Don’t let cyber-attacks haunt you: Tips from TDS to stay safe
TDS Telecommunications LLC (TDS®) is taking the month of October, National Cybersecurity Awareness Month, to educate consumers on how to avoid being a victim of online crime.
“To limit the threats to your data, always be aware that scammers never stop attempting to infect your devices or trick you into giving up sensitive and personal information like passwords or social security numbers,” said TDS’ Vice President of Information Technologies Karl Betz.
“It’s also important to remember that the age of Artificial Intelligence (AI) is here and while this new technology offers so many great benefits, bad actors are using it as well to replicate voices and create deep fakes which can effectively deceive people,” said Betz. “The best way to fight against enhanced threats posed by AI is to remain vigilant with good internet security practices and overall awareness of these risks.”
Here are four internet security practices to help you stay safe online:
1. Use Strong Passwords
Strong passwords are long (at least 12 characters), random, unique and include all four-character types (uppercase, lowercase, numbers and symbols). Password managers are a powerful tool to help you create and store strong passwords for each of your accounts.
2. Recognize and Report Phishing (email), Vishing (voice), and Smishing (text)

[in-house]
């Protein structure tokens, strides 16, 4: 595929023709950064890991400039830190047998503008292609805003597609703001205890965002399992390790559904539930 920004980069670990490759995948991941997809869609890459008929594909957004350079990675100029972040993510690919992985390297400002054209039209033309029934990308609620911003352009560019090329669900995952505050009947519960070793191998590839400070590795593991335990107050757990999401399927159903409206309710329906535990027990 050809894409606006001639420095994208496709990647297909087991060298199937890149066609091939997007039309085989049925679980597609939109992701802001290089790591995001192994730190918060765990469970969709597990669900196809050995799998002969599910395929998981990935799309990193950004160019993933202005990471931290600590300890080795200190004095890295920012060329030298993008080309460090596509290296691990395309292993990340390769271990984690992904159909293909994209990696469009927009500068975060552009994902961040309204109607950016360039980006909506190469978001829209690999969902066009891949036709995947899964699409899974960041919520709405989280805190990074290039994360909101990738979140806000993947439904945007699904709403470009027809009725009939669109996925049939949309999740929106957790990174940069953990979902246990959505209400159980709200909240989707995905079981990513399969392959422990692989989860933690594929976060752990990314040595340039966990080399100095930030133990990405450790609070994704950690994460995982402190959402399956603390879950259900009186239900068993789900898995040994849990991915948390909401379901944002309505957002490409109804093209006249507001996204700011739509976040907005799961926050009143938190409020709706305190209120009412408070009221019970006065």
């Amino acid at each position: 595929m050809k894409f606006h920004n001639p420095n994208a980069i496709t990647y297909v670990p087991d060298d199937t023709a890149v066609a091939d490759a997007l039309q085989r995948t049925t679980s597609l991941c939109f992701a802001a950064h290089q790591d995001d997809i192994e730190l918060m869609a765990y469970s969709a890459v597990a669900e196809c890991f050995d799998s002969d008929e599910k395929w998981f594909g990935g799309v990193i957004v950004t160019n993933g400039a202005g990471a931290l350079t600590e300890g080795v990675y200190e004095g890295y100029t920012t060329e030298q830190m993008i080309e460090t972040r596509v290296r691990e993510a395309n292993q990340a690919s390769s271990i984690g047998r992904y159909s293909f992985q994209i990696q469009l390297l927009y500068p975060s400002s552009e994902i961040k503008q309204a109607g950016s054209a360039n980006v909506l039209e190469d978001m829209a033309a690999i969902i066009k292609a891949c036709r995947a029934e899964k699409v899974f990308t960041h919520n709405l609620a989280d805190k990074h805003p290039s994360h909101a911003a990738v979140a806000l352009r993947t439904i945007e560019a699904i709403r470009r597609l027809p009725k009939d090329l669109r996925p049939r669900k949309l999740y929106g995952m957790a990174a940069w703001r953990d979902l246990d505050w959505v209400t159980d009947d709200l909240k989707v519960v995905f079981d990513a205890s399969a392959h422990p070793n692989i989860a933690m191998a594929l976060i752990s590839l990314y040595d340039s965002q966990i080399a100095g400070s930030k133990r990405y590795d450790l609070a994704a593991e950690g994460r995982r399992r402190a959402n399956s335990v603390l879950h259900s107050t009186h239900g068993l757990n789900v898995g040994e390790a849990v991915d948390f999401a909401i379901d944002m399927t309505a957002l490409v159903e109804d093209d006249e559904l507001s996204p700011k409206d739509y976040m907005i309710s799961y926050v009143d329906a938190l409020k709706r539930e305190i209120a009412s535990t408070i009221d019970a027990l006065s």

Be cautious of unsolicited messages asking for personal information or asking you to respond quickly and by a deadline. Avoid sharing sensitive information or credentials with unknown sources. Report phishing attempts to the Anti-Phishing Working Group at email@example.com and delete the message. Do not trust everything you see on the internet, especially social media, and be cautious about clicking on links as they may be infected with malware.
3. Update Software
Ensuring your software is up to date is the best way to make sure you have the latest security patches and updates on your devices. Regularly check for updates if automatic updates are not available.
4. Turn on Multifactor Authentication (MFA)
You need more than a password to protect your online accounts and enabling MFA makes you significantly less likely to get hacked. You will see this with most financial institutions that text a code to your mobile device. Enable MFA on all your online accounts that offer it, especially email, social media, and financial accounts.
Please note: Karl Betz is available for media interviews. To set up an interview time, please contact: Cheryl McCollum | Associate Manager - Communications | TDS Telecom |firstname.lastname@example.org